Open Stance

An open stance is when your feet are spread apart wider than your shoulders and your back foot is turned so the toe is pointing towards the net. The idea behind an open stance is that it gives you more time to react to the incoming ball. This can be helpful if you are playing against a very fast server.

To hit a slice serve with an open stance, start by positioning your feet as described above. Then, take your racket back and across your body as you would for a normal serve. When you reach the point where you would start your forward swing, twist your wrist so that the face of the racket points downwards. This will cause the ball to spin and travel from right to left (if you are right-handed). Hit the ball with a light touch and follow through towards the net.

Closed Stance

When trying to figure out how to hit a slice serve in tennis, the best place to start is with your grip. A Eastern or Continental grip will do the trick. From there, you want to get into a closed stance, which means your feet will be parallel to the baseline and pointing towards the net. You might even take a small step towards the net as well. As for your racket, you want to make sure that it is pointing towards the ground and that your elbow is in close to your body.

The Toss

Assuming you are right handed and using a Continental grip, start by holding the ball in your left hand. You want to start with the ball in front of your left shoulder, and then bring it up and over your head as you toss it into the air. The idea is to get a high arc on the ball, so that it has time to spin before it hits the ground. If you toss the ball too low, it will not have enough time to spin and will not slice.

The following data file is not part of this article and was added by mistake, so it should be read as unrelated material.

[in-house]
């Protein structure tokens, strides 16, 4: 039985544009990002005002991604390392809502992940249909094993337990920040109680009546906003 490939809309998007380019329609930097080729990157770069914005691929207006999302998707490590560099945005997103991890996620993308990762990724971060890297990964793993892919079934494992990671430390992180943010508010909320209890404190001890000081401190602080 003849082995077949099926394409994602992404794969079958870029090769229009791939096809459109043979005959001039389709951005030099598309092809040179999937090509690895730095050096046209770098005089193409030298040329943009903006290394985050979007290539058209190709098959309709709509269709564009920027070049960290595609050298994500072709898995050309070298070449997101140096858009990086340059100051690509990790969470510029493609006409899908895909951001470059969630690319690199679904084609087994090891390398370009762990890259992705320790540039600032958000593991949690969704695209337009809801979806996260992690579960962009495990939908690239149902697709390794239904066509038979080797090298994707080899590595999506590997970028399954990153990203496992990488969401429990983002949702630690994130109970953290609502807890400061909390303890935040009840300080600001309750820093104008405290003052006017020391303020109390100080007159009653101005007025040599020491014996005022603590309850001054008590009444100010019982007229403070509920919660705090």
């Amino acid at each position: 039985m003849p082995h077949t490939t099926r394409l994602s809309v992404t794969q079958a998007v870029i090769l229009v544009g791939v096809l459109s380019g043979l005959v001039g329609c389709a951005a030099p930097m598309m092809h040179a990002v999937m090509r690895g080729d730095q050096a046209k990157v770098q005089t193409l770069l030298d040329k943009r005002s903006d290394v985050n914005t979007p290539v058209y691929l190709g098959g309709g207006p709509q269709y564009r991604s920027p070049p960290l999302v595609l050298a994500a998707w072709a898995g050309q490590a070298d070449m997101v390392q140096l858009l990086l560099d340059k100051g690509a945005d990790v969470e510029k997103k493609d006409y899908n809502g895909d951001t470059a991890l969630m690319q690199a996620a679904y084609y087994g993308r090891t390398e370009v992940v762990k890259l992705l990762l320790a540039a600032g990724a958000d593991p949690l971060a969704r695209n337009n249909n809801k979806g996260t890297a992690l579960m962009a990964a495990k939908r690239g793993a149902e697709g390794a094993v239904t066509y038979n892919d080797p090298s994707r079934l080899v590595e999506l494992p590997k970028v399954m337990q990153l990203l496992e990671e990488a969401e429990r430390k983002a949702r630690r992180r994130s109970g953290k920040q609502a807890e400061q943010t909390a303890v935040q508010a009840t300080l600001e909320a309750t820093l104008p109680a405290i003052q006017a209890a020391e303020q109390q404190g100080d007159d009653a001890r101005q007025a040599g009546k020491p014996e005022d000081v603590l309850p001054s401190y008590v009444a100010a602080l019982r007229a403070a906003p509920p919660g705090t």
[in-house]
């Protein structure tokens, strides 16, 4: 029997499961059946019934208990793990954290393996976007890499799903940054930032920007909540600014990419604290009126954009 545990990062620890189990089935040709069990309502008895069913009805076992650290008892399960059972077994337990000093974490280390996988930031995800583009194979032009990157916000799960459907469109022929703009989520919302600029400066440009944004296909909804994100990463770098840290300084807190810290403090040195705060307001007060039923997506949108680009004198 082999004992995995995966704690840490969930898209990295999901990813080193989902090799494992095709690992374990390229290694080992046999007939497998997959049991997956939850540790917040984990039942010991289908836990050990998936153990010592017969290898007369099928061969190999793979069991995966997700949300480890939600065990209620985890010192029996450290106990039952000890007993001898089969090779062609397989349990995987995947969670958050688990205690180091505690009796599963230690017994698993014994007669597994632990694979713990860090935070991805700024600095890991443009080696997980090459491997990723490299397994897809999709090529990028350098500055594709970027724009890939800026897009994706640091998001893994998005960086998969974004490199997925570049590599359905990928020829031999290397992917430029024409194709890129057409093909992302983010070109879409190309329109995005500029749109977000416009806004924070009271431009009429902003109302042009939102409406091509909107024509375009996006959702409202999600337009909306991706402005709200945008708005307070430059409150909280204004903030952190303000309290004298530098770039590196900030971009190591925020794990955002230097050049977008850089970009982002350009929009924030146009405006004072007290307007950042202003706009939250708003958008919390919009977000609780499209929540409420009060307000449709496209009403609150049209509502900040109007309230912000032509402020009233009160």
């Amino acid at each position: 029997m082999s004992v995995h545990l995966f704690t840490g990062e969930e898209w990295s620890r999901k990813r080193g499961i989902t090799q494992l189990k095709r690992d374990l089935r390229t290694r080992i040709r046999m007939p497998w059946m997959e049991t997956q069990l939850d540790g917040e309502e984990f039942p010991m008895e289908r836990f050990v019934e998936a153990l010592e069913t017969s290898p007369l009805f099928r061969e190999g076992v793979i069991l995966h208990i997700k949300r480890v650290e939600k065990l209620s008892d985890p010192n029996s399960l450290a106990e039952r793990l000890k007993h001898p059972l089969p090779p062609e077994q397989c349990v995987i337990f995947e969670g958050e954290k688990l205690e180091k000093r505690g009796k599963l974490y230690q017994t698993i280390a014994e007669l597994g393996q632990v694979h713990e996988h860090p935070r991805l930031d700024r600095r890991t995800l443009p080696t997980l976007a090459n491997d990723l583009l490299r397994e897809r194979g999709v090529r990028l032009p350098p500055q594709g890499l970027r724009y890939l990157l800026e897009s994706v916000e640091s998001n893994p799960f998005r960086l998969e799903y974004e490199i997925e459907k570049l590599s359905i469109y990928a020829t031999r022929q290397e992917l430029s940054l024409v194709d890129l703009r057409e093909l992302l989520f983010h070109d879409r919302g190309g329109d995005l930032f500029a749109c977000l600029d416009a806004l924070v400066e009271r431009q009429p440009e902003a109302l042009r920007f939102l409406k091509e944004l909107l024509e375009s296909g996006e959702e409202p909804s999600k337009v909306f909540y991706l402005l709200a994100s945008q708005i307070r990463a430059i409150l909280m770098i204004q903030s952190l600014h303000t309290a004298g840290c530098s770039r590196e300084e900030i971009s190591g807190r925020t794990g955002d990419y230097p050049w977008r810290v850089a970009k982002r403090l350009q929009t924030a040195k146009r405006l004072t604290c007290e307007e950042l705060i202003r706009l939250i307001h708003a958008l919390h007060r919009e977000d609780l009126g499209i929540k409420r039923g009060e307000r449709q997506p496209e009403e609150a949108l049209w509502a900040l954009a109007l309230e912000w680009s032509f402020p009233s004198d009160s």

The Swing

The most important thing for hitting a good slice is to have the right grip. You want to be sure that you grip the racquet in a way that is comfortable for you, but also provides good control. This grip is typically called an “eastern forehand grip.” Once you have the grip down, the next thing to focus on is the swing.


When hitting a slice serve, the backswing is different than a normal serve. Instead of taking the racket back low and behind you, you will take it back in front of your body at shoulder level. This is because you need to “block” the ball rather than hitting it with topspin. When you take the racket back, make sure to cock your wrist so that the strings are perpendicular to the court. This will give you more power and spin on the ball.


The downswing is a movement of the tennis racket from an above the head position down to the point of contact with the ball. The purpose of the downswing is to generate racket head speed and transfer that speed to the ball.

The downswing begins with a shift of weight from the back foot to the front foot. The player then moves their hips and shoulders towards the net while keeping their arms and racket close to their body. The player then begin to uncock their wrists, which generates racquet head speed. The player then makes contact with the ball and finishes their swing with follow through.

Follow Through

In tennis, a slice serve is a type of serve where the ball spins from right to left as it crosses into the opponent’s deuce court. It is the opposite of a topspin serve. The backspin on the ball causes it to drop short and kick up off the ground toward the tennis player’s backhand side.

The slice serve can be very effective when used correctly. It can be used to surprise your opponent and to disrupt their timing. When executed properly, the slice serve can be very difficult to return.

To hit a slice serve, start by positioning yourself so that you are perpendicular to the baseline. Then, toss the ball up in front of you and strike it with an abbreviated backhand motion. Be sure to follow through with your swing so that the racket finishes on the opposite side of your body from where you started.